Premier touts link connecting Newfoundland and Labrador as 'nation-building' - InfoNews

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Premier touts link connecting Newfoundland and Labrador as 'nation-building'

Newfoundland and Labrador Premier Dwight Ball meets with Prime Minister Justin Trudeau in his office on Parliament Hill in Ottawa on Tuesday, April 10, 2018. The Newfoundland and Labrador government is expected to give an update today on a proposed fixed link between Labrador and the northern peninsula. THE CANADIAN PRESS/Justin Tang
April 11, 2018 - 12:31 PM

ST. JOHN'S, N.L. - Premier Dwight Ball says a link connecting Labrador to the island of Newfoundland would be a "nation-building" project with benefits for all Canadians.

The premier released a new study Wednesday that found a single underground rail link across the Strait of Belle Isle would cost about $1.7 billion and take 15 years to complete.

Ball compared the potential link to P.E.I.'s Confederation Bridge, which was built in the late 1990s.

"The concept of a fixed link is a nation-building prospect that could potentially have social and economic benefits for Newfoundlanders and Labradorians and all Canadians," he said.

The Strait of Belle Isle is about 18 kilometres at its most narrow point.

The proposed link would offer increased mobility to Labrador's 27,000 residents and potentially bring more tourism dollars to communities around Yankee Point in Newfoundland, as well as saving travel time for truck drivers crossing from Quebec.

Ball said his government is eager to begin work on a more detailed report that will explore the potential impacts on the tourism sector and food security in the province.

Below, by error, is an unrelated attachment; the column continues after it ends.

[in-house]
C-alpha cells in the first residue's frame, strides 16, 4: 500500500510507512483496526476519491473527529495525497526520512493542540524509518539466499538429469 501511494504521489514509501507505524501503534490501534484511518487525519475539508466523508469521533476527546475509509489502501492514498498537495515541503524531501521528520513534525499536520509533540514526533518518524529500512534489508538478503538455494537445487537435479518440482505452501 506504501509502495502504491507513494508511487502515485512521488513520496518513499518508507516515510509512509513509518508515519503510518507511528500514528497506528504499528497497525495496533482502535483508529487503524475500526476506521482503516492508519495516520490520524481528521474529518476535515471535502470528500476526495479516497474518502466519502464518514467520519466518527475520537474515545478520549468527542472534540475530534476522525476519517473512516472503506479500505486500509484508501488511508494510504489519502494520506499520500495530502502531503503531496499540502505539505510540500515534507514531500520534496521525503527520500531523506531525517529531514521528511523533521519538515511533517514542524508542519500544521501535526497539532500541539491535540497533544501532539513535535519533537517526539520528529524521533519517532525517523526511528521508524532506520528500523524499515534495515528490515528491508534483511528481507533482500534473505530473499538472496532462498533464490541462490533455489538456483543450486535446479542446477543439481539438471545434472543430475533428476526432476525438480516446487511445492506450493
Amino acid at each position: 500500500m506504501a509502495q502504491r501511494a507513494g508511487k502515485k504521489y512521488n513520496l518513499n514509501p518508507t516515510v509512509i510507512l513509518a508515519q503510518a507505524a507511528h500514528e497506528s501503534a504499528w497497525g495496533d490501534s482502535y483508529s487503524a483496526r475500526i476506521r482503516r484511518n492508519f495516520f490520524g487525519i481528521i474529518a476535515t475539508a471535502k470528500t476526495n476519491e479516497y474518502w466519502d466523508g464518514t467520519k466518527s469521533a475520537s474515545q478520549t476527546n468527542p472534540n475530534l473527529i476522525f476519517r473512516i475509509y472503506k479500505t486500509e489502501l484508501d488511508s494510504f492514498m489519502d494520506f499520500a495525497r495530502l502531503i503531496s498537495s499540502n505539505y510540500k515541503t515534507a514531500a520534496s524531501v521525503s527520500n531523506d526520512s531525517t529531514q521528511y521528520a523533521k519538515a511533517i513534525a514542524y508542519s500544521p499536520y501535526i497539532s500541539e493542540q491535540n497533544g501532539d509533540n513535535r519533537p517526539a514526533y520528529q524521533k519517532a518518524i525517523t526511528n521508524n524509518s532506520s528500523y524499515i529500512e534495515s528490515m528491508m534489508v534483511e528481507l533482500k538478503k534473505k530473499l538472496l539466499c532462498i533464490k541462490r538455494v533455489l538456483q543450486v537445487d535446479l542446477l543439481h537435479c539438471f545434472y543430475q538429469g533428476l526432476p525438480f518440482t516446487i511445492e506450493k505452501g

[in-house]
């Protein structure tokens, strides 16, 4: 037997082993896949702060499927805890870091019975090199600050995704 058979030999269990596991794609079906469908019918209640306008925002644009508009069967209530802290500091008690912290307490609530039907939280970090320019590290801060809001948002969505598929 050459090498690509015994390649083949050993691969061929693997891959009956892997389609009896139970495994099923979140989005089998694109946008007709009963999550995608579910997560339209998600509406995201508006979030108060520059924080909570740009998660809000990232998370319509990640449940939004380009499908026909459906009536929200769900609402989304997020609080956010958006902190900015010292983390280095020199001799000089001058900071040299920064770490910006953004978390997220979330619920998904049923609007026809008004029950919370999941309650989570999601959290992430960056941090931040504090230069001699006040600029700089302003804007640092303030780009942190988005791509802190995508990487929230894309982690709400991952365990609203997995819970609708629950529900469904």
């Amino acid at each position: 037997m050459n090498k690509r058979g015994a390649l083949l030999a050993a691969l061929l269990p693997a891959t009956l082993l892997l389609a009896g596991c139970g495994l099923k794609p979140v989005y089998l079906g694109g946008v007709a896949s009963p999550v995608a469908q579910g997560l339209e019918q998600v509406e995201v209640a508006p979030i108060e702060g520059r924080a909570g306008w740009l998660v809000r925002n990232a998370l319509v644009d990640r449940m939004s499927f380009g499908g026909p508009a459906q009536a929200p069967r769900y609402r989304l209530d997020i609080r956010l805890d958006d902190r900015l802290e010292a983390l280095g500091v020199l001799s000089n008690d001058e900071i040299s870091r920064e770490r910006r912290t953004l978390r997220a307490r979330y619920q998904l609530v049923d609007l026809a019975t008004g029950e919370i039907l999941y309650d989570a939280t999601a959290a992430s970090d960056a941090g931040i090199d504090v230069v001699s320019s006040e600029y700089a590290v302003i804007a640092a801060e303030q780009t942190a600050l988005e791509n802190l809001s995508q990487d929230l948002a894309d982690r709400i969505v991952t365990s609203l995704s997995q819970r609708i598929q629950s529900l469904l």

Ball said the province will now look at finding other funding partners for a full feasibility study, and said Prime Minister Justin Trudeau was interested in their meeting Tuesday in Ottawa.

Ball is also meeting with Quebec premier Philippe Couillard tomorrow to discuss the possibility of co-funding the project.

But Ball stressed further investment in the project will not continue without private sector partnerships.

"This is not a project that will be exclusively borne by the taxpayers of our province," Ball told a news conference. "It needs to be a strong partnership."

The design would a single rail line with train cars carrying 197 vehicles in one direction at a time, with a crossing time estimated between 30 and 80 minutes.

The idea of a fixed link has for decades inspired dreams of free-flowing trade, hundreds of jobs and thousands of tourists.

Proponents say a fixed link — like the Chunnel between the U.K. and France, or the North Cape Tunnel in Norway — would unleash economic opportunity.

Labrador Liberal MP Yvonne Jones applauded the province for studying a potential link.

"The fixed link is in the national interest and has the potential to bring growth for Newfoundland and Labrador, Quebec and Canada," Jones said in a statement.

But the idea also has critics in the cash-strapped province.

In last month's budget, the government revealed a deficit this year of $800 million, in the midst of fiscal crisis after the collapse of oil prices and cost overruns on the Muskrat Falls hydro megaproject.

The fixed-link study, funded by the province and the Atlantic Canada Opportunities Agency, was completed by Memorial University's Leslie Harris Centre of Regional Policy and Development.

Alvin Simms of the Harris centre told reporters that a more detailed study would survey residents and potential users to gauge interest and more accurate traffic numbers.

That study will build on earlier research done in 2004 by looking in more detail at geographic conditions and developments in technology.

Engineer Gabriele Mellies, who worked on the research, told reporters Wednesday the project would be difficult given the different rock types in the area, but said the project would be possible with current excavation methods.

Ball reiterated Wednesday that his government will move forward with caution.

"As a government, I have committed to the people of this province that we will do things smarter, we will spend their money wisely. But we will also evaluate options to ensure that all decisions will be made with the best interests of every single Newfoundlander and Labradorian," he said.

News from © The Canadian Press, 2018
The Canadian Press

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